Her achievements didn’t go unnoticed. Around the time that Lumileds split off from Philips, in 2012, Dings got the opportunity to move to Silicon Valley and set up the entire S&OP process for the company’s LED business units in San Jose. She subsequently became Director S&OP and headed up those processes for five years, until she eventually decided to return to the Netherlands for personal reasons. As it happened, her boss decided to step down at around the same time. “He asked me to become VP Supply Chain for the whole of Lumileds, which meant taking on the lighting business in addition to the LED business. Since the majority of the factories for the conventional lighting products are in Europe, that was definitely doable from the Netherlands. To be honest, it doesn’t really matter where I’m based because I have global responsibility, but Europe is handy with respect to the various time zones.”’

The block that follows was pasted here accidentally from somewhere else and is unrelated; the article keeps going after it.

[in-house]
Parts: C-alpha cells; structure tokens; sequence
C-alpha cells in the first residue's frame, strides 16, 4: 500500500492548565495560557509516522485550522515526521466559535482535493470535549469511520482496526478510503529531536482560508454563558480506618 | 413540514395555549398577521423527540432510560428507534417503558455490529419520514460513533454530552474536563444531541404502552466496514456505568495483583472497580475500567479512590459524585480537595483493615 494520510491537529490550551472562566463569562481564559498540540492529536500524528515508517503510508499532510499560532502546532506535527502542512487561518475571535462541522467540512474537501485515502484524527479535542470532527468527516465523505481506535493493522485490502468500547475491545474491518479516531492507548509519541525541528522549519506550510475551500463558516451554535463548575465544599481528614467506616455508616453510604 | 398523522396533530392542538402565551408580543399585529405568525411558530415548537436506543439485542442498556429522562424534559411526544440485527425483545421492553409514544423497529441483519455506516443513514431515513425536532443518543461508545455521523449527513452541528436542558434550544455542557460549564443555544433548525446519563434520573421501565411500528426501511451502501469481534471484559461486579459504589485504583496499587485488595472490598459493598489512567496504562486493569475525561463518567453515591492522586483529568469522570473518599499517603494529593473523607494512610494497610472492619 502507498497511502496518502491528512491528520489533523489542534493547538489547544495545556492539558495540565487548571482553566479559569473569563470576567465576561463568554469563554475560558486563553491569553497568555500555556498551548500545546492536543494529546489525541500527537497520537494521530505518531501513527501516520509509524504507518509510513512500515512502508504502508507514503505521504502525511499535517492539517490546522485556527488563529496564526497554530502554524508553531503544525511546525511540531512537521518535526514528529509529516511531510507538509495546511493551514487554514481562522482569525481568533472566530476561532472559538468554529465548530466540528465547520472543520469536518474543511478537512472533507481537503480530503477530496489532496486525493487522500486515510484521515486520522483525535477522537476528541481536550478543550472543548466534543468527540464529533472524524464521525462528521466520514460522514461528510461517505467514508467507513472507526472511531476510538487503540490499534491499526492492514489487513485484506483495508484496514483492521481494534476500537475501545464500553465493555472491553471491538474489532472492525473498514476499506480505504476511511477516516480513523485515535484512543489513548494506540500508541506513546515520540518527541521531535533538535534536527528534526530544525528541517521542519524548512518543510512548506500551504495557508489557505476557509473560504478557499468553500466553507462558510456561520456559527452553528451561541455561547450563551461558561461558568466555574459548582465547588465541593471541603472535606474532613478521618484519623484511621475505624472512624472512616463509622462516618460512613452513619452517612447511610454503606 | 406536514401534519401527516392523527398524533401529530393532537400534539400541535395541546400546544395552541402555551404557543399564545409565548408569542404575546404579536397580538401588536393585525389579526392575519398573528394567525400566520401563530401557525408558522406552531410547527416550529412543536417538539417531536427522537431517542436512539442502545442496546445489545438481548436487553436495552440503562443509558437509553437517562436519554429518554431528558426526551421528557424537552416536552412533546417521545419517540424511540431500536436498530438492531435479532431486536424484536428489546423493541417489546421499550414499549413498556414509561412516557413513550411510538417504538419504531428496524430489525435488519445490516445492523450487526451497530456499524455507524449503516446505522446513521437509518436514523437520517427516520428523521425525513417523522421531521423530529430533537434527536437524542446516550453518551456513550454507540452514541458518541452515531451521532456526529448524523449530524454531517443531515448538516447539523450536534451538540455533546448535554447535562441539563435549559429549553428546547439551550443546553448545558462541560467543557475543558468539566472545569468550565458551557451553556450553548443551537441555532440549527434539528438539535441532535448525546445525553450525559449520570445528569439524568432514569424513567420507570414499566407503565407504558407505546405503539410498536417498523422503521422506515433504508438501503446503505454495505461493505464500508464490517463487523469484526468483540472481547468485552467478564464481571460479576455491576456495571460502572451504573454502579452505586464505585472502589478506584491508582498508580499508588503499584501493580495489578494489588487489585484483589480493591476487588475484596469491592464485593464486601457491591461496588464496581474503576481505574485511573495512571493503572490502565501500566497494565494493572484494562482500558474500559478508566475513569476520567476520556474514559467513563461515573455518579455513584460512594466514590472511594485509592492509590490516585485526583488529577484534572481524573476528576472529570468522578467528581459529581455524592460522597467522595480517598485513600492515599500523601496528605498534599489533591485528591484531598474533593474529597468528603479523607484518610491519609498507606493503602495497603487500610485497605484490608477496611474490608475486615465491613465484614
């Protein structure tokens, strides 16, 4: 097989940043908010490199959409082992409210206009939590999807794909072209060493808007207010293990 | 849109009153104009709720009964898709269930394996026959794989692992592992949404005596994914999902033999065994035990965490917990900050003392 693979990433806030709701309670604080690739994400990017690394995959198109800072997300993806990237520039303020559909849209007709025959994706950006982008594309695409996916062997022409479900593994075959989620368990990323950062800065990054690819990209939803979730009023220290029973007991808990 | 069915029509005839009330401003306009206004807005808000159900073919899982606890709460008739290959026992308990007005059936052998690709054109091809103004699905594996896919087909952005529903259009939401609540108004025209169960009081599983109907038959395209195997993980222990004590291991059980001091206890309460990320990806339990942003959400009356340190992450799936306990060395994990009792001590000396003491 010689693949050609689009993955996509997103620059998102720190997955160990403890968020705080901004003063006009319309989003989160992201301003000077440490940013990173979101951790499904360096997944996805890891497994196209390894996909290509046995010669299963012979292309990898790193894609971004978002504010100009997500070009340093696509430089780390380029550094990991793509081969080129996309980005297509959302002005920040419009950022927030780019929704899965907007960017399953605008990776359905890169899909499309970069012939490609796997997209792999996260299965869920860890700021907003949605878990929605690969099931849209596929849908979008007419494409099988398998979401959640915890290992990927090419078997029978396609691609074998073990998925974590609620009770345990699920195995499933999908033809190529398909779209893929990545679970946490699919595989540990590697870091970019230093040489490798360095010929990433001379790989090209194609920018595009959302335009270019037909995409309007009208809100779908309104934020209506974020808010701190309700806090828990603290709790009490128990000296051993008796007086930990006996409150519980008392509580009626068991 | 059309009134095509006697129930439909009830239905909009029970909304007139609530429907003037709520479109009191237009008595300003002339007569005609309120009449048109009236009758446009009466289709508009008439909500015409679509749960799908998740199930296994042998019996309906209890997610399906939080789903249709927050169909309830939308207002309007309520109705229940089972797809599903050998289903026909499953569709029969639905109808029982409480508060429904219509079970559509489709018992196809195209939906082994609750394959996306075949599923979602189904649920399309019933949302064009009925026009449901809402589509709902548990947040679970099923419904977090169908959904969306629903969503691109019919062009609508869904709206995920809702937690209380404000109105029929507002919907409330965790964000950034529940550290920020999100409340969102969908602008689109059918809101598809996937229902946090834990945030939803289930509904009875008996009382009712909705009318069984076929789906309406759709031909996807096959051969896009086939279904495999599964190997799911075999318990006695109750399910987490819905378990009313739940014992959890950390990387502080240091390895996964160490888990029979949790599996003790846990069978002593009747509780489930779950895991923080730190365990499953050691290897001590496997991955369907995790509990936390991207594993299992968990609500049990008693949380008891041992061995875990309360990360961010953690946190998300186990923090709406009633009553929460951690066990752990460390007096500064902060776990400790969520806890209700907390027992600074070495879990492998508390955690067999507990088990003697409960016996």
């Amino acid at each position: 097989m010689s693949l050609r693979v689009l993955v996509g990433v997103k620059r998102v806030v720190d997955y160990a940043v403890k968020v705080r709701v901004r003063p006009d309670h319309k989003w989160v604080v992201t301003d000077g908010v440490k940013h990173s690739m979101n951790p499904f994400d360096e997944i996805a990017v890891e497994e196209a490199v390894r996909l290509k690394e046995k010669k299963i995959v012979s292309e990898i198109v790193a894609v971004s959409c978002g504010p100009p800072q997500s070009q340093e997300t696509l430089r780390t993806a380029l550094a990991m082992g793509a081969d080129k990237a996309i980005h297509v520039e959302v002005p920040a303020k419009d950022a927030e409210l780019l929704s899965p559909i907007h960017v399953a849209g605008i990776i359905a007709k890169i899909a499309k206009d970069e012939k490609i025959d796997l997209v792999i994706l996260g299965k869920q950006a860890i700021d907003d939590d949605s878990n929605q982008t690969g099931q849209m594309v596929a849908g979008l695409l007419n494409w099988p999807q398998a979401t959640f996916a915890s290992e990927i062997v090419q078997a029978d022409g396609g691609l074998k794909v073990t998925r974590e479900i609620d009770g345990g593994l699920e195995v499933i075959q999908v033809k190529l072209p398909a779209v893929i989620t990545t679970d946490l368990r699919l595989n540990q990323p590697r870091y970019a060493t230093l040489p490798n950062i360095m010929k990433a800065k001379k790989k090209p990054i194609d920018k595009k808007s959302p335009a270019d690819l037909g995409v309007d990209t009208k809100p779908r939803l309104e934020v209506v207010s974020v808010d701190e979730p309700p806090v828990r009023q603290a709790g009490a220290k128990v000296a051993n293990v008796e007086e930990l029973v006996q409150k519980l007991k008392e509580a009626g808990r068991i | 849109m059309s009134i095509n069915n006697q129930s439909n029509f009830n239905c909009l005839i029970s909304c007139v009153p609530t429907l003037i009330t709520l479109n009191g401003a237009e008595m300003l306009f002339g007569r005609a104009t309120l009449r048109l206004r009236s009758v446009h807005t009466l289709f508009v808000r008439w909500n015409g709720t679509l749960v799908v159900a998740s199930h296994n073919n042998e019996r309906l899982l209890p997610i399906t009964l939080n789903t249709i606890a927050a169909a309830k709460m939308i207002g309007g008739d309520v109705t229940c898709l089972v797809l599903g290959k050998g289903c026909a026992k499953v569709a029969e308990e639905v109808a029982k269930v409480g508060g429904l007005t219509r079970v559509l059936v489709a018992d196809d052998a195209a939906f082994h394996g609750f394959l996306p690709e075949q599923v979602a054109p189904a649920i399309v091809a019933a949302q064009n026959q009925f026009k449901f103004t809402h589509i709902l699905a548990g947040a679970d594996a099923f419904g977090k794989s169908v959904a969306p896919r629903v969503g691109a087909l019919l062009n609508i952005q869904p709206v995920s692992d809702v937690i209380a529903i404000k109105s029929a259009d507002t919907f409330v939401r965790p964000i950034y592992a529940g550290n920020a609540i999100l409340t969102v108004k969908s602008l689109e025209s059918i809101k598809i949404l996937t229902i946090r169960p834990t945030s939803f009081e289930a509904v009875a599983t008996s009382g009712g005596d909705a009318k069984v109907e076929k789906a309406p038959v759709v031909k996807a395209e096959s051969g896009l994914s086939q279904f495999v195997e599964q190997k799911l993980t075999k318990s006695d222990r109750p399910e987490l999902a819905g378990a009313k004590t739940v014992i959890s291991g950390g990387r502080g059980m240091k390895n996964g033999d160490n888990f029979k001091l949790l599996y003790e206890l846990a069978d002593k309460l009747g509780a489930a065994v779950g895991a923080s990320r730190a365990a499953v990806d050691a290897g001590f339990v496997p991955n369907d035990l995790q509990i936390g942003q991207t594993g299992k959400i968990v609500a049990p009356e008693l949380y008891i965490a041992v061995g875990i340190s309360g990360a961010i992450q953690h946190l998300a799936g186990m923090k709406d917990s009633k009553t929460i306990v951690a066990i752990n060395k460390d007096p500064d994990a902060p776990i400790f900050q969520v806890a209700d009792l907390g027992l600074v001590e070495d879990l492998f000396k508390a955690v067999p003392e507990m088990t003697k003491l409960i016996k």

How would you describe Lumileds’ market?
“We produce lighting solutions for several market segments. The first market segment is Specialty, which includes things like the flash on smartphone cameras. The second segment is Illumination, which is pretty much all generic LED lighting. Those products are the reason that Philips divested us – they are mainly standard products and there is intense competition, especially on price. We manufacture them ourselves but we also outsource some of our production to Chinese companies. Our third segment is the Automotive business unit, which is split into LED lighting and conventional lighting, although that is shrinking all the time due to the shift from conventional lighting to LEDs for new cars. The aftersales market compensates for this decline.”